KA: Oh, yes. This is the story about my husband who died about two and a half years ago. We were with the [inaudible] schools. He for thirty one years and I for twenty three years. And he would go to staff meeting, and while the superintendent was conducting the meeting, he would do these.

KJ: Now, these are [pause.]--

KA: They're doodles. A--

KJ: Oh, I see. So you have a four panel wall hanging.

KA: I made one for each child.

KJ: And you've made the doodles into appliqué.

KA: Now, these are samples of his doodles.

KJ: That is interesting. Now describe how you went about doing that.

KA: Well, he had had architectural drawing, and worked as Director of Buildings and Grounds. He was just talented this way, but we never considered it art. But he kept all of these things. And while he was doing this, I was writing poetry from elementary school on up. So I named the book for the children, “Doodling with Mom and Dad.” And I took his doodles and had them enlarged.

KJ: And they look like they are about eight by eleven, or eight by ten.

KA; See, I would start like this. Enlarge it, put it on my fabric, and cut out the little pieces, and then go over them with my machine. Many of them he dated.

KJ: Now, let's go back to this. The first part of the process is to get it on the fabric, traced on the fabric.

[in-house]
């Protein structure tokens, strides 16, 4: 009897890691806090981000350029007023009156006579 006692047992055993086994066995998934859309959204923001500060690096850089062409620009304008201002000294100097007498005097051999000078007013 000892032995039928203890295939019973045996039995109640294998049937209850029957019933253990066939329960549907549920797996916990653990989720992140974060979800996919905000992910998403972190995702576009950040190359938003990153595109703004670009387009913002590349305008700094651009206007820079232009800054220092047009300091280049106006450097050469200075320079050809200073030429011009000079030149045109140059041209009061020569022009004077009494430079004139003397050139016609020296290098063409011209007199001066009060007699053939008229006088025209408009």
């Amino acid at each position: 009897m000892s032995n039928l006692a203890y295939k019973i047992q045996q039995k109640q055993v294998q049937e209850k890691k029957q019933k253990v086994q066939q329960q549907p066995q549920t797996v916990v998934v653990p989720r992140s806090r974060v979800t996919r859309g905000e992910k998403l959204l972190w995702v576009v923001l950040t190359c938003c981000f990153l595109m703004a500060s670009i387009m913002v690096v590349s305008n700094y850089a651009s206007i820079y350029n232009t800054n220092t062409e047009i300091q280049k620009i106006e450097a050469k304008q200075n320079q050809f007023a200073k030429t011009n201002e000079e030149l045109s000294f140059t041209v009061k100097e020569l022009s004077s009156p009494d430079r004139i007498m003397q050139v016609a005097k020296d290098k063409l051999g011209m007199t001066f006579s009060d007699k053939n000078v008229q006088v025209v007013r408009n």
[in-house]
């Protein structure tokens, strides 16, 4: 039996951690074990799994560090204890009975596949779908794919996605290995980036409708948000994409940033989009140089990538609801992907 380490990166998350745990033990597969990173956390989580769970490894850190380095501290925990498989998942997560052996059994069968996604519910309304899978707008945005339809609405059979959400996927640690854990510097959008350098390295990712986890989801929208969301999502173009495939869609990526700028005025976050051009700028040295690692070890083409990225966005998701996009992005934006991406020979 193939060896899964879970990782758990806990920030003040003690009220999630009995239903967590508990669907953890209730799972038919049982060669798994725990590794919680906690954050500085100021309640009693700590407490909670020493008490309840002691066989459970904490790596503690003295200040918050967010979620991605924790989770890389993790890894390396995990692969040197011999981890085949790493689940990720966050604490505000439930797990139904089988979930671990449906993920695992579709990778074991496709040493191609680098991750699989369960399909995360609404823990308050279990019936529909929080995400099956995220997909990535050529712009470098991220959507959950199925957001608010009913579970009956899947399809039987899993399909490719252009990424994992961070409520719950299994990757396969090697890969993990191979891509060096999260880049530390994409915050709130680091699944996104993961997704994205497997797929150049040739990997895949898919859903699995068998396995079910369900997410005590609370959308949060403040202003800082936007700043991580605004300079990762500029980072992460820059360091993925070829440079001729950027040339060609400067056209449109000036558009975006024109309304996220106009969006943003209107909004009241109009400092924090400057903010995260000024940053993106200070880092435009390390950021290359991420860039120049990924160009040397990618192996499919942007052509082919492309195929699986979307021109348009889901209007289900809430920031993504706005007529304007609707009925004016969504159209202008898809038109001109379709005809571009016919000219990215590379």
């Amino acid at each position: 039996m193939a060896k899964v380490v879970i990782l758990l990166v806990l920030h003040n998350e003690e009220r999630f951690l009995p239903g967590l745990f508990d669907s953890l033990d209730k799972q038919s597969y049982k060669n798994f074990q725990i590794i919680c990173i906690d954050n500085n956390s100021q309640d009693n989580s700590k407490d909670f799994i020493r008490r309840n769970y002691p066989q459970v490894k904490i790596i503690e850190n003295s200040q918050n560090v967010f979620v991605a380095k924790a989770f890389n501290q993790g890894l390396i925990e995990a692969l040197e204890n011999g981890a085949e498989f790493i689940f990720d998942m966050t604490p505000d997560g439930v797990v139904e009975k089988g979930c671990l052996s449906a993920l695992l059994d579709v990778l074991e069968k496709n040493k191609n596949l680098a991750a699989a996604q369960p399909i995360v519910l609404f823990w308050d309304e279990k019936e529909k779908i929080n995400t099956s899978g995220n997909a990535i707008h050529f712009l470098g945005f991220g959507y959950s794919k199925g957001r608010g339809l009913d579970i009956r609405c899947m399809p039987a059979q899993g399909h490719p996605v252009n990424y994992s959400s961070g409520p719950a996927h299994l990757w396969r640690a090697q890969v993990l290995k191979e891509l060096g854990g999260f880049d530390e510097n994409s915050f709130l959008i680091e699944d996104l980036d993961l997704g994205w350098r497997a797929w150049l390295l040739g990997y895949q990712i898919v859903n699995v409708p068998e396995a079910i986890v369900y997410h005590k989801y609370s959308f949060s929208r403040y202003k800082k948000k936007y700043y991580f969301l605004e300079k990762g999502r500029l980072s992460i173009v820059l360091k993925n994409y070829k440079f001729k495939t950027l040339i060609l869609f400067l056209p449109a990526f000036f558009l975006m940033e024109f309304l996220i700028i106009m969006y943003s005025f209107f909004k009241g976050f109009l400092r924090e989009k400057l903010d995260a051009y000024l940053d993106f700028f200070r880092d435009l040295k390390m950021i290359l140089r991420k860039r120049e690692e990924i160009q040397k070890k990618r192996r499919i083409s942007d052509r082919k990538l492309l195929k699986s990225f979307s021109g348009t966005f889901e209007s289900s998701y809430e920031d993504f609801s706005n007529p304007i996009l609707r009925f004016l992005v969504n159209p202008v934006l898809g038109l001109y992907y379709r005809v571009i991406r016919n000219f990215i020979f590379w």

KA: Enlarge it first.

KJ: Enlarge it and then get it traced on the fabric.

KA: Make a pattern on paper and cut out the little pieces, WonderUnder them on, and take them to my machine. I have a computerized sewing machine and [inaudible.] the edgings.

KJ: That is fascinating.

KA: Well, there is probably no other like it. [laughs.] But see he saved these, and why I don't know. But I have all of these that he has done. Now here is one. See, that is the way it would start. When he wrote on his doodles, I would put that on in his own printing.

KJ: I'm fascinated by this. Let's look at it again. How do you decide about the colors?

KA: He usually did them in reds and blues.

KJ: So you followed what he had done.

KA: The same.

KJ: And I see looking at this sketch that he had crosshatched.

KA: Oh, yes, he did that meticulously.

KJ: In some of the spaces. And so then you would find a fabric that

KA: I would use a little check.

KJ: That looked like that.

KA: Yes. [announcement over the loudspeaker.]

KJ; Now, I've certainly never seen anything like that.

KA: No, no, it's kind of original. This one right here. [announcement over the loudspeaker.]

KJ: Do you know, I thought at first that these were Native American designs. They have a little bit of that flavor. Was he fond of Native American art?